[i2c] [PATCH 0/4] i2c: Introduce i2c listeners

Jon Smirl jonsmirl at gmail.com
Thu Jun 5 02:45:05 CEST 2008


On 6/4/08, David Brownell <david-b at pacbell.net> wrote:
> On Wednesday 04 June 2008, Trent Piepho wrote:
>  > Couldn't you say the probe function is called on a potential device?  The
>  > probe function can return -ENODEV, in which can other driver's probes get
>  > called, and it's perfectly ok if no driver binds to it.
>  >
>  > The way PCI works, is that when a new pci bus is created, each address is
>  > probed
>
>
> ... by config space accessors which all PCI devices support.

I made a mistake comparing this to PCI IDs. I should not have used PCI
IDs as an example and gotten us off on the tangent of not having a
global i2c device namespace.

Adding the address range to search is an unrelated problem to the name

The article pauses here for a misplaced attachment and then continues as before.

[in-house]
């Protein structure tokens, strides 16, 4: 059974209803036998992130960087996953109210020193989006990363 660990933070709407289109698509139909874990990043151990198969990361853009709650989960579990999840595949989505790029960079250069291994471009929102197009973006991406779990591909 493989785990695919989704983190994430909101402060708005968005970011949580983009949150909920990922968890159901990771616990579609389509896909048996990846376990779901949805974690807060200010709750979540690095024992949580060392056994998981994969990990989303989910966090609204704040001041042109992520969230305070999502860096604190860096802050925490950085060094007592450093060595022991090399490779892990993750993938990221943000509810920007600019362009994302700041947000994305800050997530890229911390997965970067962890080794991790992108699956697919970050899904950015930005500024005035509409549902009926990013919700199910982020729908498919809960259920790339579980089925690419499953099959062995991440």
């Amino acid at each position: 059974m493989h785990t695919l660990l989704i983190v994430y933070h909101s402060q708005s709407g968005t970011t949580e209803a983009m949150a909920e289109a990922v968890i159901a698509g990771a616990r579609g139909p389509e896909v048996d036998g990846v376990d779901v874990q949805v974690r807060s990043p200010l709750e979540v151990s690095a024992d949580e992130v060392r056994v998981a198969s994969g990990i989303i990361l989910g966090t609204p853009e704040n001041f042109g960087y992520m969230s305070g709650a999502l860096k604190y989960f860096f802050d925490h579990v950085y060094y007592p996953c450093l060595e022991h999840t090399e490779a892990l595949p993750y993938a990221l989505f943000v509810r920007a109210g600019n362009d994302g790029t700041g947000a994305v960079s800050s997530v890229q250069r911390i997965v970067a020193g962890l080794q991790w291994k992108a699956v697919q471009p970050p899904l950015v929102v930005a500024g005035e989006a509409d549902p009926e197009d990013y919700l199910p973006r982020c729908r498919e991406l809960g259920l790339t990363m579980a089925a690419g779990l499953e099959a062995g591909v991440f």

space issue.


>
>
>
>  > and a device is created if anything responds.  The generic bus code
>  > tries to match each device to a driver or drivers
>
>
> ... using a formally managed set of product identifiers.
>
>
>
>  >        and calls those drivers'
>  > probe functions.  The drivers don't have to claim the device in the probe
>  > function.  The bus code handles all the cases of a driver or bus getting
>  > added or removed in various orders.
>  >
>  > So why can't I2C do this too?
>
>
> No such product identifiers, and in general no way to tell
>  what's sitting at a given address.  And in fact, there's no
>  sure way to tell if a device is present there, since when
>  an I2C device is busy, it's not required to ack its address.
>
>
>


-- 
Jon Smirl
jonsmirl at gmail.com



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